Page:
He has talked to coach Scott Linehan about the incidents, and added, "There's been nothing negative said. ... I'm a young guy, and there's always going to be bumps in the road. But I think they'll make me stronger in the end."

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The Rams signed linebacker Chris Draft to a three-year contract. A versatile player, Draft has started 71 games in his career, and can play position. Last season, he had 111 tackles and 5.5 sacks, starting 16 games, with 14 at middle linebacker.

"We didn't promise him anything when it came to the position," coach Scott Linehan said. "But he's a proven player who has come in and played at a high level when he's been called upon to start. Certainly we're going to play the best 11 players on defense. He's a three-position player. He's started actually at different times in his career at all three spots. He made an impression on us, certainly, when we played them."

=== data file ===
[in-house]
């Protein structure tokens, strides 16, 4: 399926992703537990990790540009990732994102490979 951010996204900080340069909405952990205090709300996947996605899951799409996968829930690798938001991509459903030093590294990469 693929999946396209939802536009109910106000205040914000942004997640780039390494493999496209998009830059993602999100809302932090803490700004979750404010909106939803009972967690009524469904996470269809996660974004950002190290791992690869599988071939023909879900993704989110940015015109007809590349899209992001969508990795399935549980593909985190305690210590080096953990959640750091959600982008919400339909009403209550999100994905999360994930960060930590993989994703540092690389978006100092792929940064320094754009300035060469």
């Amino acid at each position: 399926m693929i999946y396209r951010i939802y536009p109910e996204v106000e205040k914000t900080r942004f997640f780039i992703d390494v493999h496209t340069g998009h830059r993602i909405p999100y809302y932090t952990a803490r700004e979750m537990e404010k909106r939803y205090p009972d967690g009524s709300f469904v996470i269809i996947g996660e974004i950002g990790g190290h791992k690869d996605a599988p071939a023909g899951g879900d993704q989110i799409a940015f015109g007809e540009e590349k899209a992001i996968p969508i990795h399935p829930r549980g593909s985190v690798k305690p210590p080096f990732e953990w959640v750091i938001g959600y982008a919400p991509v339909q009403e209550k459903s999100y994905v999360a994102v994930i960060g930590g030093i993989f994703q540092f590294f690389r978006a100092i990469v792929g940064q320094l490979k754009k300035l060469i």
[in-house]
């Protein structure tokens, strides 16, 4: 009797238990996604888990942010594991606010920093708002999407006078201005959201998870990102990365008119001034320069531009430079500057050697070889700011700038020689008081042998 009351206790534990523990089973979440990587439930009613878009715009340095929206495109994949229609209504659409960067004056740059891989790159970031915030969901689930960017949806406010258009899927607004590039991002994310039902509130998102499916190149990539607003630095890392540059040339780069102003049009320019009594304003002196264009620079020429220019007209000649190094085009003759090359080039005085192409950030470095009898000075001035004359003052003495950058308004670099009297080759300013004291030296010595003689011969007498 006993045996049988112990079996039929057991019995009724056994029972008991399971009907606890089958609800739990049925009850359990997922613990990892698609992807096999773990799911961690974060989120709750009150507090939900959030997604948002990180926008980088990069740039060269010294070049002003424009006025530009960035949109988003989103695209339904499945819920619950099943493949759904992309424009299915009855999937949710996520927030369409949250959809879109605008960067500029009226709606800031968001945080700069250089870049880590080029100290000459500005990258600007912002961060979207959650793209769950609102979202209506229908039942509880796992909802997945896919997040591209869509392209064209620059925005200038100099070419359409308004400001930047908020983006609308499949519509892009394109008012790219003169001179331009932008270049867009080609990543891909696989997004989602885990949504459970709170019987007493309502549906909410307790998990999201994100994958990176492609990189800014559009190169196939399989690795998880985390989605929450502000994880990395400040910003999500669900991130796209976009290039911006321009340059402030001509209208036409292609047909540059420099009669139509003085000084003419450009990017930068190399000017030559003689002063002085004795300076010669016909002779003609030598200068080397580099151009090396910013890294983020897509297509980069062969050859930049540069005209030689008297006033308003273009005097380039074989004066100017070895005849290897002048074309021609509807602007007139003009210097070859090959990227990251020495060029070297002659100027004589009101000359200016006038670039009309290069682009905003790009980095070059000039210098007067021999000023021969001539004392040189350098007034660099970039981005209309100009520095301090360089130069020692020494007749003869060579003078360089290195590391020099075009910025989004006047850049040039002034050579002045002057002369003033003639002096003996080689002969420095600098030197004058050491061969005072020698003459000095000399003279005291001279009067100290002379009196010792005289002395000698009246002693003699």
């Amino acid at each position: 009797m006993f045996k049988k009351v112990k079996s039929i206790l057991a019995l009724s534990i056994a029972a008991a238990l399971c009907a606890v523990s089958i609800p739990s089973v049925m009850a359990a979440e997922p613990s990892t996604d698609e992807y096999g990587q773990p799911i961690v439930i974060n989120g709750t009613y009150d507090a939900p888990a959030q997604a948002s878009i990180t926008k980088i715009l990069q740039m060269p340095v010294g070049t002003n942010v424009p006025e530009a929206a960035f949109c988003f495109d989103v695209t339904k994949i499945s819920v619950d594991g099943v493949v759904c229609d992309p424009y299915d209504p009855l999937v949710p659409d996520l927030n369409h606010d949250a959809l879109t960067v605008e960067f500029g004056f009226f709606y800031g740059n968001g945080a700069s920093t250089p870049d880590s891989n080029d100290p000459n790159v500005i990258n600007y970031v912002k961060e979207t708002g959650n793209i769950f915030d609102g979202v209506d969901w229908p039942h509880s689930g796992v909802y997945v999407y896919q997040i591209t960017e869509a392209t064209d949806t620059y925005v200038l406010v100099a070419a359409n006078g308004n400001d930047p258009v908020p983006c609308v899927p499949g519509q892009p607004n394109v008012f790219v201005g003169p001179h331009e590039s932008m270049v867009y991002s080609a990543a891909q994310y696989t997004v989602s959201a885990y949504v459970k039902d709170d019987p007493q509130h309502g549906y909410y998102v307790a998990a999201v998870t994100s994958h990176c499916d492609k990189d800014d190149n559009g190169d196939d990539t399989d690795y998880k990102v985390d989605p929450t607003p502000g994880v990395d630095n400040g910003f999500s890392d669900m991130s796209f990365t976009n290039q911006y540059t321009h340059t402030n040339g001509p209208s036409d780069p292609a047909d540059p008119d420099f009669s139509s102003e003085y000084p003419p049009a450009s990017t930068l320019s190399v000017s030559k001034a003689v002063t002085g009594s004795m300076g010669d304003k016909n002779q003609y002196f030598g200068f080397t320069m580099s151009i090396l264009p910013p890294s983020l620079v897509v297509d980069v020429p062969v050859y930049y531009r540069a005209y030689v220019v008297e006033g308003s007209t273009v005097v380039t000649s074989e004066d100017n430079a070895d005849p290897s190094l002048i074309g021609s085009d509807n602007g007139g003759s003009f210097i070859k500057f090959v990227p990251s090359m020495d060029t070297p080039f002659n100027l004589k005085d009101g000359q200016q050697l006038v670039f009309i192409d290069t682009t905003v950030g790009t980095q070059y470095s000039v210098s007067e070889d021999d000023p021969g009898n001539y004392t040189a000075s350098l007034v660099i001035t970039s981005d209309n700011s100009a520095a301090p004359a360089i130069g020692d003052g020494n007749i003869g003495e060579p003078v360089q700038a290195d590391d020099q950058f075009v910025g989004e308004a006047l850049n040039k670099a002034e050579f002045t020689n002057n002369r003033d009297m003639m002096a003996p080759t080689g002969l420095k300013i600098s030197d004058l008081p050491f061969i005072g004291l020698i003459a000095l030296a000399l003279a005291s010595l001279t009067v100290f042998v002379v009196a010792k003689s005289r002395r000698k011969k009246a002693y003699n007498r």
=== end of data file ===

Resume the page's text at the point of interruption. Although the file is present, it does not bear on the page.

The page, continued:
In a Panthers win over the Rams in 2006, Draft had 1.5 sacks.

Admitting that he would have preferred to stay in Carolina, Draft said, "It's hard because it's not something where I wanted to move. I know there is a benefit to having things in place and knowing your teammates and knowing the scheme. But at the same time, to be appreciated sometimes you have to move on."

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Coach Scott Linehan made it official that the team will hold training camp at their own headquarters.

Said Linehan, "We're trying to tweak some things to make it more fan friendly. I think it's still a work in progress. Parking certainly is an issue based on where our location is. But it's a great setup for us as far as the hotel (being) close (and) being able to use our facilities here."


The free-agent picture has become clearer for the Seahawks heading into the draft. The team still might add a veteran offensive lineman, but the big spending in free agency appears largely finished.